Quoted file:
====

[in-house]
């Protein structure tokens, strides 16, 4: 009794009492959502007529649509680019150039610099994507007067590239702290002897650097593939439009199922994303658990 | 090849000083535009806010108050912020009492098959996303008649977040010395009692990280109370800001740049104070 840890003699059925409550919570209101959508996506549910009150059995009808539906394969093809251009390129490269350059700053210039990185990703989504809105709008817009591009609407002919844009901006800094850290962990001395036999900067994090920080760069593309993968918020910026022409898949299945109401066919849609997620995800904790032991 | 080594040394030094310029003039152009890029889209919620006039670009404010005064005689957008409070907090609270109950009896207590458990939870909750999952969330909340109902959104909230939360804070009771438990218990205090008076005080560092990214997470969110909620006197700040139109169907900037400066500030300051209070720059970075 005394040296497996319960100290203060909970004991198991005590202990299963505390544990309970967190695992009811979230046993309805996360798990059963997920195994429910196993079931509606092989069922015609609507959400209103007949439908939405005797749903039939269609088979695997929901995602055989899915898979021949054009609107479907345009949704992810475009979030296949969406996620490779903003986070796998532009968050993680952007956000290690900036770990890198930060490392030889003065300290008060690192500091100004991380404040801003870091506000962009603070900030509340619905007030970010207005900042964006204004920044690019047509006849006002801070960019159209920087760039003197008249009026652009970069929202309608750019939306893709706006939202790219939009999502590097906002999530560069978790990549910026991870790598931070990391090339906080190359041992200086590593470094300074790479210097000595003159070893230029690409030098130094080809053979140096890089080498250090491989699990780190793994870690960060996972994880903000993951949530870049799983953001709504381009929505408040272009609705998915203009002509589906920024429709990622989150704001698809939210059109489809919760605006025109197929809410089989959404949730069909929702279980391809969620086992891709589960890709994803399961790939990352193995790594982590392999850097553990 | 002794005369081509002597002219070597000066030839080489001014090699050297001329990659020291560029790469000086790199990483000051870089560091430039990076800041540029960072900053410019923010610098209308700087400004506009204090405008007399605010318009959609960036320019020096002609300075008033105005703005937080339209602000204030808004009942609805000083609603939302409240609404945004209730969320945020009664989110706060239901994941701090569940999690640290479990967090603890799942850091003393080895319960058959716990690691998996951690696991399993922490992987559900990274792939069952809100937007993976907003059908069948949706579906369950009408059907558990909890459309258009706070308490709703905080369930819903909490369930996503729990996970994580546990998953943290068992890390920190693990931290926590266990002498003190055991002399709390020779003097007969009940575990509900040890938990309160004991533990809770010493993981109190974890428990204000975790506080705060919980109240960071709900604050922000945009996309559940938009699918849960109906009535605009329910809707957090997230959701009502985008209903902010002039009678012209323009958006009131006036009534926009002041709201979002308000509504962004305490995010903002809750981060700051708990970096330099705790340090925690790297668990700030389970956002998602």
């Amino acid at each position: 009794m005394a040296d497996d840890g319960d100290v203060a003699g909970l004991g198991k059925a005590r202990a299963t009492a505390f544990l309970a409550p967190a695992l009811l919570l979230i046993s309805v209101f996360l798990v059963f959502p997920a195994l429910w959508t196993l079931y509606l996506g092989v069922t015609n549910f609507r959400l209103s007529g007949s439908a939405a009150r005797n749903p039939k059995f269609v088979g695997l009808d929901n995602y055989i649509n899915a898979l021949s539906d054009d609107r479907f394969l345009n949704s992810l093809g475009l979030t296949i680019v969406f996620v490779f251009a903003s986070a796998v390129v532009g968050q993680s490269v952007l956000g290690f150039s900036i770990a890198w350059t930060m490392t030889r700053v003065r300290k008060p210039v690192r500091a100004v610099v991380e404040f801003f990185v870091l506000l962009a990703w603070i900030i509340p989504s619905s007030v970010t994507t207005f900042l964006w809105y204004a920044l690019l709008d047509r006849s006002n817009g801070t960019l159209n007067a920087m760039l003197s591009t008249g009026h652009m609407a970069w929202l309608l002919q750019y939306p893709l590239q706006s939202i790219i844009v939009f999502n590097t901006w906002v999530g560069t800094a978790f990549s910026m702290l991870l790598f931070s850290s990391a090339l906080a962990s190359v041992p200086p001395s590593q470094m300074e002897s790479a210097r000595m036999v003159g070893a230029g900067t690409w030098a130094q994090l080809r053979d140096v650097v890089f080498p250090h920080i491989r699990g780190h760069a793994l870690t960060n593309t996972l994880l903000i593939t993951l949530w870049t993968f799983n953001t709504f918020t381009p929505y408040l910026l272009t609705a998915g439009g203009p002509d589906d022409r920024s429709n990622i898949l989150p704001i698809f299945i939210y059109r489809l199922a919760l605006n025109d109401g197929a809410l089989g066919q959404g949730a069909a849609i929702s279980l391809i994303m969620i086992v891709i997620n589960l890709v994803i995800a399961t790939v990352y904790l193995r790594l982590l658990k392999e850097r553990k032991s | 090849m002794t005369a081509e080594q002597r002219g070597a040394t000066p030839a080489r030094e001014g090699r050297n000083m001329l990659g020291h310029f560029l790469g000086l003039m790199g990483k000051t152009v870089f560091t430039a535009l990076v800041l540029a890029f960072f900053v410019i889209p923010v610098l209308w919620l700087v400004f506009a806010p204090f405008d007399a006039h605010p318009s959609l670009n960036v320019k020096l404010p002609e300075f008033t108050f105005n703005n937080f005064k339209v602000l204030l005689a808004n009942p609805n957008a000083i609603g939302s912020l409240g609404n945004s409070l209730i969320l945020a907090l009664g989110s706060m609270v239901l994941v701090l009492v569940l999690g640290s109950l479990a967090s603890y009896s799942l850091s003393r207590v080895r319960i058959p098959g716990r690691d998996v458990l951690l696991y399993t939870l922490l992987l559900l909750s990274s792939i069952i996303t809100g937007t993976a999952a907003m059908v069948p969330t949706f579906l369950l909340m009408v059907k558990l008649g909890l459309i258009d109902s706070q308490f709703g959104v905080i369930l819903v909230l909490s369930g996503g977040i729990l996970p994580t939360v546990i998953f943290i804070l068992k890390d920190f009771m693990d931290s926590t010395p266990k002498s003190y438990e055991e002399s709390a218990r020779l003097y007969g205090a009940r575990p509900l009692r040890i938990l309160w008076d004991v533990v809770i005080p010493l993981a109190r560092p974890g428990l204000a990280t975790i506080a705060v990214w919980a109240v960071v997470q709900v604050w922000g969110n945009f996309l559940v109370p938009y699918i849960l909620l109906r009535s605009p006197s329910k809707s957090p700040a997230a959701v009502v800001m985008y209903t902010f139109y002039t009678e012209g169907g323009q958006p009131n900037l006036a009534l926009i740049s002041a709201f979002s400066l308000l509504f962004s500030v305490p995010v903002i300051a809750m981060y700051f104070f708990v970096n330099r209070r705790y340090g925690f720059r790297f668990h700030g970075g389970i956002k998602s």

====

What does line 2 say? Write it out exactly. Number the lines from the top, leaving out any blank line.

């Protein structure tokens, strides 16, 4: 009794009492959502007529649509680019150039610099994507007067590239702290002897650097593939439009199922994303658990 | 090849000083535009806010108050912020009492098959996303008649977040010395009692990280109370800001740049104070 840890003699059925409550919570209101959508996506549910009150059995009808539906394969093809251009390129490269350059700053210039990185990703989504809105709008817009591009609407002919844009901006800094850290962990001395036999900067994090920080760069593309993968918020910026022409898949299945109401066919849609997620995800904790032991 | 080594040394030094310029003039152009890029889209919620006039670009404010005064005689957008409070907090609270109950009896207590458990939870909750999952969330909340109902959104909230939360804070009771438990218990205090008076005080560092990214997470969110909620006197700040139109169907900037400066500030300051209070720059970075 005394040296497996319960100290203060909970004991198991005590202990299963505390544990309970967190695992009811979230046993309805996360798990059963997920195994429910196993079931509606092989069922015609609507959400209103007949439908939405005797749903039939269609088979695997929901995602055989899915898979021949054009609107479907345009949704992810475009979030296949969406996620490779903003986070796998532009968050993680952007956000290690900036770990890198930060490392030889003065300290008060690192500091100004991380404040801003870091506000962009603070900030509340619905007030970010207005900042964006204004920044690019047509006849006002801070960019159209920087760039003197008249009026652009970069929202309608750019939306893709706006939202790219939009999502590097906002999530560069978790990549910026991870790598931070990391090339906080190359041992200086590593470094300074790479210097000595003159070893230029690409030098130094080809053979140096890089080498250090491989699990780190793994870690960060996972994880903000993951949530870049799983953001709504381009929505408040272009609705998915203009002509589906920024429709990622989150704001698809939210059109489809919760605006025109197929809410089989959404949730069909929702279980391809969620086992891709589960890709994803399961790939990352193995790594982590392999850097553990 | 002794005369081509002597002219070597000066030839080489001014090699050297001329990659020291560029790469000086790199990483000051870089560091430039990076800041540029960072900053410019923010610098209308700087400004506009204090405008007399605010318009959609960036320019020096002609300075008033105005703005937080339209602000204030808004009942609805000083609603939302409240609404945004209730969320945020009664989110706060239901994941701090569940999690640290479990967090603890799942850091003393080895319960058959716990690691998996951690696991399993922490992987559900990274792939069952809100937007993976907003059908069948949706579906369950009408059907558990909890459309258009706070308490709703905080369930819903909490369930996503729990996970994580546990998953943290068992890390920190693990931290926590266990002498003190055991002399709390020779003097007969009940575990509900040890938990309160004991533990809770010493993981109190974890428990204000975790506080705060919980109240960071709900604050922000945009996309559940938009699918849960109906009535605009329910809707957090997230959701009502985008209903902010002039009678012209323009958006009131006036009534926009002041709201979002308000509504962004305490995010903002809750981060700051708990970096330099705790340090925690790297668990700030389970956002998602």